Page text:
Year 2000 Bugs

by Franklin E. Bliss

I have spent a great deal of thought, energy and money lately preparing my business and life for the coming of the year 2000. As the owner of a computer operation that is immersed in the technical world, I have a unique perspective on the upcoming millennium.

The average guy has no idea of the complexity of these bugs. lllians by definition are not average but I would venture to guess most of you have not put much thought into this subject. Following are a few observations, predictions and opinions. Take them for what they are worth.

These bugs stem from really a very simple issue. The memory chips and software we use to control technology were designed incorrectly from the start. The assumptions and actions of those brilliant technology designers back in the 1960's are going to catch up to us soon. The issue here is that computers use chips to tell the hardware how to react to input. These chips had limited space on them early on. The designers saved space by using only two bytes of information to describe the year on the chip. (The thought being why use 4 bytes when 2 bytes will do.) Good idea in the middle of a century. Many software designers did things the same way throughout the 1970's and 1980's as well. Billions of chips utilized by all forms of technology (not just computers) have this design flaw built into them.

What does this really mean? While the cause is simple, the symptoms of the problem are very complex and have quite serious implications. Examine your daily lives and note where a computer chip plays an active role. From Fed Ex to our cell phones, we are totally reliant on this technology. Our entire distribution system for our society relies entirely on these chips at all levels. It only takes one critical component to fail to really mess up the chain of events that have to happen for us to function in our daily existence.

The obvious issues such as computers and even embedded chips in industrial equipment failing are just now being addressed by the federal government. A failure rate of even 1 % would effect each and every one of us, and estimates have been as high as 5% failure rates. Another estimate I just saw on CNN said 500 Billion Dollars have been spent to date on this issue. The mainstream press is reporting that with 18 months to go and counting, most of the government is NOT going to be ready. What a surprise! The Internet has been saying that for years.

What does this mean to you? It means that we will probably have a flat tax bill hitting congress by summer next year because the IRS computers are not ready. It means that we will have an FAA that will not be able to run the air traffic control system because its computers are not ready. The military has a variety of systems that will not work. There are hundreds of other examples. We are not even considering other countries in this discussion either. Do you suppose that Russia has addressed this issue by throwing money at it? What about the rest of the world economy on which we are so reliant? Can we be sure that our trading partners have the ability to survive these bugs?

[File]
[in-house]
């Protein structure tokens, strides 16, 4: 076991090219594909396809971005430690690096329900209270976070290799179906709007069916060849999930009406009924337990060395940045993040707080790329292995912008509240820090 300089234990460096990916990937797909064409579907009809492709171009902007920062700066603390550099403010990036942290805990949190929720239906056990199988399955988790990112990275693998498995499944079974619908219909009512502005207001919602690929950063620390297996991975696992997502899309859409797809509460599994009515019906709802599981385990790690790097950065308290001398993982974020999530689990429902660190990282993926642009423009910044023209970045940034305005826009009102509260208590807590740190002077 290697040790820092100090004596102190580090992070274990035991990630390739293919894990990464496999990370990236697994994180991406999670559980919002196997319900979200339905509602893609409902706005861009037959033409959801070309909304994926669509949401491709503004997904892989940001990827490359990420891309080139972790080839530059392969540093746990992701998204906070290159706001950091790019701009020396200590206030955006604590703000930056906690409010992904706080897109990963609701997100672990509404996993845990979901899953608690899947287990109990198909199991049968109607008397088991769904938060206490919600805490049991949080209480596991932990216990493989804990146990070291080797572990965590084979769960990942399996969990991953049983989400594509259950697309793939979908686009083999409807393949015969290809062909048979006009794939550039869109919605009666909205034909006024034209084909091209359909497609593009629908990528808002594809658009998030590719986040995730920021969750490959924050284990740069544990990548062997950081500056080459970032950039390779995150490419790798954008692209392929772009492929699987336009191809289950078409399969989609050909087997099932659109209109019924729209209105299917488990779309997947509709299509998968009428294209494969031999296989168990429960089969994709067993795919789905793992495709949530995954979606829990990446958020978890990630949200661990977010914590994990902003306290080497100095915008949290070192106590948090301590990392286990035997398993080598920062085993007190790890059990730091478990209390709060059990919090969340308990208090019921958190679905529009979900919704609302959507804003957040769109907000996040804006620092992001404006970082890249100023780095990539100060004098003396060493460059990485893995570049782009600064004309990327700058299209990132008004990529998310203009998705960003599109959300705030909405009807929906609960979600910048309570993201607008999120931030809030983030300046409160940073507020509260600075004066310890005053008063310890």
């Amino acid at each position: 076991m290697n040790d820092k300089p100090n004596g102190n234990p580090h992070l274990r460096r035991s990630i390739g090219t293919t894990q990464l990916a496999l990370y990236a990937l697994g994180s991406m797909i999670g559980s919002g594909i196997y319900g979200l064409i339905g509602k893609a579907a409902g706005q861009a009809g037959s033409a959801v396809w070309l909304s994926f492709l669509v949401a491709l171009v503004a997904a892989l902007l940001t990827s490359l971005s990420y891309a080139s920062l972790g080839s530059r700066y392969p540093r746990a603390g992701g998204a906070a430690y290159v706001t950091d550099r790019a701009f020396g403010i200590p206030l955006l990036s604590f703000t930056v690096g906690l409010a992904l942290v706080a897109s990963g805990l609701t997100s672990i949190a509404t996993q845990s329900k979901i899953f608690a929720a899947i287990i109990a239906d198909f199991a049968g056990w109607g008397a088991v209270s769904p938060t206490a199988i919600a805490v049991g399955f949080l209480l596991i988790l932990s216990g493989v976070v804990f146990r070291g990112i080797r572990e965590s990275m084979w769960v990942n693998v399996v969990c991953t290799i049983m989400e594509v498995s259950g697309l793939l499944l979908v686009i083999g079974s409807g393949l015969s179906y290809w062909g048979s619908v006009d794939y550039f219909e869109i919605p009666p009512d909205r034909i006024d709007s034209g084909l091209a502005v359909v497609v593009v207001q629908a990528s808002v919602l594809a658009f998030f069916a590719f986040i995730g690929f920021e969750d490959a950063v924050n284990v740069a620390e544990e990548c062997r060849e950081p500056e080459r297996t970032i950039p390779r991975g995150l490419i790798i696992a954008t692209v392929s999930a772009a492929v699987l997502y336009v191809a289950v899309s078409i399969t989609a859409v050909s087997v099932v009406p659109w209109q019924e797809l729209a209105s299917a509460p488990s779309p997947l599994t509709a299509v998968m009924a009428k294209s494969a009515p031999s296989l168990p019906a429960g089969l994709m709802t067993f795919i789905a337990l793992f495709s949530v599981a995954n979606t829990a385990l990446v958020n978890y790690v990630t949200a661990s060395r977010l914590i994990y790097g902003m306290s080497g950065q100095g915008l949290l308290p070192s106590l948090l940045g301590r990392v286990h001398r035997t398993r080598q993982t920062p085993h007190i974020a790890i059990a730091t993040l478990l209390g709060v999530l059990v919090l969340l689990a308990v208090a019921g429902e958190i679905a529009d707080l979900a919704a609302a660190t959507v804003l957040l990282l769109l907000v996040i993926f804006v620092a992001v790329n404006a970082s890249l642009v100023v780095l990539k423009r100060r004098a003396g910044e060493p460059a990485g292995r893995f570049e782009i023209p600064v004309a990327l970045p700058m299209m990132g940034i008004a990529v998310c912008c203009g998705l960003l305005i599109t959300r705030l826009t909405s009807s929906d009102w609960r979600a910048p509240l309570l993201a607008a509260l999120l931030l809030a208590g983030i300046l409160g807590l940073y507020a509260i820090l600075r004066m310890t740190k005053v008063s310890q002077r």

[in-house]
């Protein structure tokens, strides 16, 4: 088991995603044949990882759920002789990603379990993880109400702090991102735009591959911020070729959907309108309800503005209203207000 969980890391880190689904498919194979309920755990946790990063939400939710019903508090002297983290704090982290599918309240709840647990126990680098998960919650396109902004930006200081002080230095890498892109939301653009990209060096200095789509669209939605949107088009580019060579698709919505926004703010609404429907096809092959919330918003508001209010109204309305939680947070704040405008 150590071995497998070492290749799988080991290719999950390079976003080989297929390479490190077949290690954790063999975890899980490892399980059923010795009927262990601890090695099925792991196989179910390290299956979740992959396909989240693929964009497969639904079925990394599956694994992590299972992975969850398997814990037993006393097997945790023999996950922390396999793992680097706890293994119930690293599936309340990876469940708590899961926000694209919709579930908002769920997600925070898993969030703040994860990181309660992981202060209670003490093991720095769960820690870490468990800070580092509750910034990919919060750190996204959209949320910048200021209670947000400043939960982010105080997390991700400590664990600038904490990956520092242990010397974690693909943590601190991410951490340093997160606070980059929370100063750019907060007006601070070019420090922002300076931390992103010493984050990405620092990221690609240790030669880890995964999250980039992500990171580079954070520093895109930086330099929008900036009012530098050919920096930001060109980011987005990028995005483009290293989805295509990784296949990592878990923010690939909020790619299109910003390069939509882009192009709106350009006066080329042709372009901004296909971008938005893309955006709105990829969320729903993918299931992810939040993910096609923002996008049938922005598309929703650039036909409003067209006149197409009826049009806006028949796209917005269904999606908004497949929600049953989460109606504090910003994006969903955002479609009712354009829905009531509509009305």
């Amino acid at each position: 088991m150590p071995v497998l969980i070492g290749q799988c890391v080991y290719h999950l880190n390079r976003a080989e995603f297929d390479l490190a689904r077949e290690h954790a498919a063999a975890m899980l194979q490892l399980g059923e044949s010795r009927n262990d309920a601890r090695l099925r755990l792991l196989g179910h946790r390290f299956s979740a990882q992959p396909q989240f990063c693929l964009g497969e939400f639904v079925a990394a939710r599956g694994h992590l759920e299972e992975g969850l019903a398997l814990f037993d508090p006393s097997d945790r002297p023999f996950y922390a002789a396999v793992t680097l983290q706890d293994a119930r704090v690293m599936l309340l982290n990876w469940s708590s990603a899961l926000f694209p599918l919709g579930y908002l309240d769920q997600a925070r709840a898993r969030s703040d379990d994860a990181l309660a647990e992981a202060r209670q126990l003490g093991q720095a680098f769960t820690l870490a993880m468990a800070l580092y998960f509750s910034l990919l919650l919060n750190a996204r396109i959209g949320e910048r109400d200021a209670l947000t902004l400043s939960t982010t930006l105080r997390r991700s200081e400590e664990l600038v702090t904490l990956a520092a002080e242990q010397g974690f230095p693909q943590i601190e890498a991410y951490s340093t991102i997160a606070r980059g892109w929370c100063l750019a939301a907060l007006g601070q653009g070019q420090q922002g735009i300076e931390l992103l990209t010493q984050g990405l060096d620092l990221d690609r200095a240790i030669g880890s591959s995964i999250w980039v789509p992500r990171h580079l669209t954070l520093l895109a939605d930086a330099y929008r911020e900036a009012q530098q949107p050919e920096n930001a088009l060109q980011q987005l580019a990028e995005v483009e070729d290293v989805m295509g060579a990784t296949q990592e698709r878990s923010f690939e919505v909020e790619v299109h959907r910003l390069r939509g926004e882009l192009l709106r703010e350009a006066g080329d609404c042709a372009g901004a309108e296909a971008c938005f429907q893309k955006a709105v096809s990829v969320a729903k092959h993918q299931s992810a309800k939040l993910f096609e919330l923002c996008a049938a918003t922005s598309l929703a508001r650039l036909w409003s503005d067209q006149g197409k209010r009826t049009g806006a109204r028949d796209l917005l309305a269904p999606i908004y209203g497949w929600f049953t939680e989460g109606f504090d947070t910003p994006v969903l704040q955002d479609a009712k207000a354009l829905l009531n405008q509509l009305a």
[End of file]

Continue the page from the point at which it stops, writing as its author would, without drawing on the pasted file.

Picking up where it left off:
A government panel of experts representing various fields of technology testified to congress. The experts were asked what to expect, and had a variety of opinions on the matter. On a scale from 0 to 10 with 10 being a 1930's style depression as a result and 0 being no effect, the experts rated their expectations at 7.5 with NO one stating there would be zero effect on society.

What can you do? Not much on a national level. But you can watch out for number one. The people that do well in hard times are those that are prepared. I suggest accumulating lots of cash and precious metals. Get out of the stock market early and pay off all debts possible. Buy at least 6 months of storable foods per family member and pets because there is no guarantee that food stores will be able to supply community needs. Have a good firearm and ammunition handy for hunting and protection. A national power outage is possible for weeks. Have alternative sources of heat and electricity along with plenty of fuel to power those sources. You need to have at least 6 months of prescriptions on hand. Have anyone you care about in rural areas during the first months of the year 2000.

These items are not all easy to do. I would suggest to you that if you achieve this level of preparedness that you will be able to weather the storm that might occur. Start early because some of the busiest companies in the country right now are the survival food supply houses and generator manufacturing/supply companies. Propane companies are busy putting in ground tanks and doctors are being asked about long term prescriptions.

If I am wrong with this argument, you can eat the food, spend the money and keep the generator for outages that happen here anyway. You should be none the worse for wear.

This discussion is just food for thought that should motivate you to undertake your own research on the issue. I suggest that the internet has numerous Year 2000 sites (Y2K) and they are easily sought out. For those of you not on the internet, get on the internet.

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